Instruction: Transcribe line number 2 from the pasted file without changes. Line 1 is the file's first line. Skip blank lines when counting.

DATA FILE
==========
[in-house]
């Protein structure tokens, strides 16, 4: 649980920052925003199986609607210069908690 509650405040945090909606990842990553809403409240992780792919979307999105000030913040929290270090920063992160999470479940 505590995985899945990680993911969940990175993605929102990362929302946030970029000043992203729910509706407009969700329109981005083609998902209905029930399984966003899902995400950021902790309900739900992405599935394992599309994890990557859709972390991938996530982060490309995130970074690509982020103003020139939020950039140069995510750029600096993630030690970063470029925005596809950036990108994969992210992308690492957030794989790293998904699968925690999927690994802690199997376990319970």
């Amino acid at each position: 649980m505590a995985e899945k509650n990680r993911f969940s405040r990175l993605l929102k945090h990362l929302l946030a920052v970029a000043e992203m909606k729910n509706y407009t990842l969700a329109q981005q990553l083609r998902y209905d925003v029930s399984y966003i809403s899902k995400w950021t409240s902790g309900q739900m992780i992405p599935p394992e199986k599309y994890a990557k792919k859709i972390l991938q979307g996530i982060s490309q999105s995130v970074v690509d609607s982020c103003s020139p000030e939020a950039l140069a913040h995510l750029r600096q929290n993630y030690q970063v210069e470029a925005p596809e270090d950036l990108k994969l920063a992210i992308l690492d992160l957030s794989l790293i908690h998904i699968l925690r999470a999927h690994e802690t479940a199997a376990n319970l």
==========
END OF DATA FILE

């Protein structure tokens, strides 16, 4: 649980920052925003199986609607210069908690 509650405040945090909606990842990553809403409240992780792919979307999105000030913040929290270090920063992160999470479940 505590995985899945990680993911969940990175993605929102990362929302946030970029000043992203729910509706407009969700329109981005083609998902209905029930399984966003899902995400950021902790309900739900992405599935394992599309994890990557859709972390991938996530982060490309995130970074690509982020103003020139939020950039140069995510750029600096993630030690970063470029925005596809950036990108994969992210992308690492957030794989790293998904699968925690999927690994802690199997376990319970």